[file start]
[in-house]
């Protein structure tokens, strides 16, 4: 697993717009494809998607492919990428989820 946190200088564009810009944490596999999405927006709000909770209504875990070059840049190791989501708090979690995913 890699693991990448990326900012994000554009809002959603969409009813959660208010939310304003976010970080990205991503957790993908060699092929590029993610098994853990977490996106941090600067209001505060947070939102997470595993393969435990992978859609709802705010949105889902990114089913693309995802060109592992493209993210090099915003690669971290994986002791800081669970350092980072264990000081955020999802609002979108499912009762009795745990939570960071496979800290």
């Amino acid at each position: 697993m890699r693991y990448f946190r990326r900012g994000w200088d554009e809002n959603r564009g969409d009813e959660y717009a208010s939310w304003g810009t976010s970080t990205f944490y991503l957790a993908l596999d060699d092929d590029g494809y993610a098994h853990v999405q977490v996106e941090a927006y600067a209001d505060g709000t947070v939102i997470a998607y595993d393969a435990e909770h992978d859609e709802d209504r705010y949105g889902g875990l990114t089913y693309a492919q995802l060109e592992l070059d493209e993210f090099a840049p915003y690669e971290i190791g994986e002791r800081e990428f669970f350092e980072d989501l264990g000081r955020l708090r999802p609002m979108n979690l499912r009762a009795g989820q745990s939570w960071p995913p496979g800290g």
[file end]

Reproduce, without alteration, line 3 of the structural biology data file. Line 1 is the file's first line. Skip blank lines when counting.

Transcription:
């Amino acid at each position: 697993m890699r693991y990448f946190r990326r900012g994000w200088d554009e809002n959603r564009g969409d009813e959660y717009a208010s939310w304003g810009t976010s970080t990205f944490y991503l957790a993908l596999d060699d092929d590029g494809y993610a098994h853990v999405q977490v996106e941090a927006y600067a209001d505060g709000t947070v939102i997470a998607y595993d393969a435990e909770h992978d859609e709802d209504r705010y949105g889902g875990l990114t089913y693309a492919q995802l060109e592992l070059d493209e993210f090099a840049p915003y690669e971290i190791g994986e002791r800081e990428f669970f350092e980072d989501l264990g000081r955020l708090r999802p609002m979108n979690l499912r009762a009795g989820q745990s939570w960071p995913p496979g800290g």